08.08.2013 - UNESCO Office in New Delhi

Training Bangladeshi Journalists to Report on Climate Change

A five-day national workshop was held in Bangladesh from 29 June to 3 July 2013, to train 20 journalists from the print, broadcast and electronic media to report more competently on issues related to climate change (CC). 

The event was a part of UNESCO New Delhi’s inter-sectoral project ‘Combating Climate Change in South Asia: Media Interventions for Public Awareness and Action’. The workshop, implemented by News Network Bangladesh, combined the acquisition of knowledge about CC with the development of practical skills on reporting CC. The central theme of the training programme was the impact of CC on the Hindu Kush Himalayan ecosystem as it affects Bangladesh. 

The event began with a keynote address titled ‘The Hindu Kush Himalayas and the Bengal Basin: The Highland–Lowland Link’, delivered by Prof. D.K. Datta of the Department of Environmental Sciences at Khulna University. The opening session – an overview of CC and its impact, global warming and environmental governance – was conducted by Hossain Shahriar, the eminent Bangladeshi ecologist. Subsequent sessions dealt with the effect of CC in Bangladesh (including the specific challenges posed to certain sectors and services; CC’s effect on the Hindu Kush Himalayan region; community-based mitigation and adaptation measures; the Government’s policy initiatives and inter-governmental cooperation to control the effects of CC).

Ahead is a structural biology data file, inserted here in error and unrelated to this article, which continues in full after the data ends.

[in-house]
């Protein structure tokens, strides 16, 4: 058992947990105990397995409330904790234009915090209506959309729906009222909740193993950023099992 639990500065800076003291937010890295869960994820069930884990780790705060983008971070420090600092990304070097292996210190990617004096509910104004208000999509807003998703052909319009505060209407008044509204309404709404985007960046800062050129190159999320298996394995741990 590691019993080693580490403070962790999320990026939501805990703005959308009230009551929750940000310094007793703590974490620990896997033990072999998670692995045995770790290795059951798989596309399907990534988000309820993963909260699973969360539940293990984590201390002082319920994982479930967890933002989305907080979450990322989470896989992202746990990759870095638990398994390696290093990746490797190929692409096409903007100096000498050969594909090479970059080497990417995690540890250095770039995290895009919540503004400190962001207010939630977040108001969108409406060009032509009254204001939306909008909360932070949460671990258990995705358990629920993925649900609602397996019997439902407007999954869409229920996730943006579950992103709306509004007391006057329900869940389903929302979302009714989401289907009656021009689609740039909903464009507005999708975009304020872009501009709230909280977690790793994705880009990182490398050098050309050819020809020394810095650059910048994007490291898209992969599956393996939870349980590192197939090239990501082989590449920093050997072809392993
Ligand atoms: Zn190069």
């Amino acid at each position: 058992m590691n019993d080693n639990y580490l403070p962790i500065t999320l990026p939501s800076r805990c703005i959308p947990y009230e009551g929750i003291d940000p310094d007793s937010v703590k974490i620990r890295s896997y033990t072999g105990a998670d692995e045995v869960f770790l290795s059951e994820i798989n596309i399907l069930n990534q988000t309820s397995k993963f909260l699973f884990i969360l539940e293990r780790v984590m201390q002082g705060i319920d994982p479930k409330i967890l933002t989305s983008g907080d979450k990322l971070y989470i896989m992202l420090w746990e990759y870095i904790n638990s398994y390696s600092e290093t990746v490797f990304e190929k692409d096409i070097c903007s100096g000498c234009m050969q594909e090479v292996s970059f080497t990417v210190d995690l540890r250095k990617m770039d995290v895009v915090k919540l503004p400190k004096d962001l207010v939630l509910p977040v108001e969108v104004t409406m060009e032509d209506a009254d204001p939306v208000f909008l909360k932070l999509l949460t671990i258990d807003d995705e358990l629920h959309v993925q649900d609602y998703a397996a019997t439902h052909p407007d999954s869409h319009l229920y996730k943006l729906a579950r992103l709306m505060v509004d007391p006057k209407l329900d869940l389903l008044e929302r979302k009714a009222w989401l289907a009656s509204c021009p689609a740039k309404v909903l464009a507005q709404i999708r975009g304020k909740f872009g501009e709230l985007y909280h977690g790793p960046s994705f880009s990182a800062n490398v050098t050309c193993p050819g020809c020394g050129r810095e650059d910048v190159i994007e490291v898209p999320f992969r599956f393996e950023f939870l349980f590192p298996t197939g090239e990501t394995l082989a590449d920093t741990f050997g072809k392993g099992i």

An investigation of the media’s role in reporting CC in Bangladesh served as an introduction to the professional skill development sessions that formed the core of the workshop. Veteran Bangladeshi journalists provided practical training on the development of story angles, research, information gathering and analysis, and writing and production skills. Journalists were also taken on a field to visit to cyclone-affected coastal villages where they witnessed first-hand the devastation caused to infrastructure, embankments, property, crops and fish farms.

The 20 journalists emerged from the workshop with increased confidence in developing stories on CC’s impacts on people in affected areas, and people’s responses to CC. Following the workshop, participants were expected to produce and publish at least two stories on issues relating to pre-selected themes. These stories have already begun to appear in Bangladeshi newspapers and on news channels. It is expected that as a result of increased media coverage, there will be a growth in public awareness of the linkages between environmental issues, social problems, and the wider economy. Finally, local media networks will be strengthened and media relations in the region (on CC-related reporting and coverage) will improve.     

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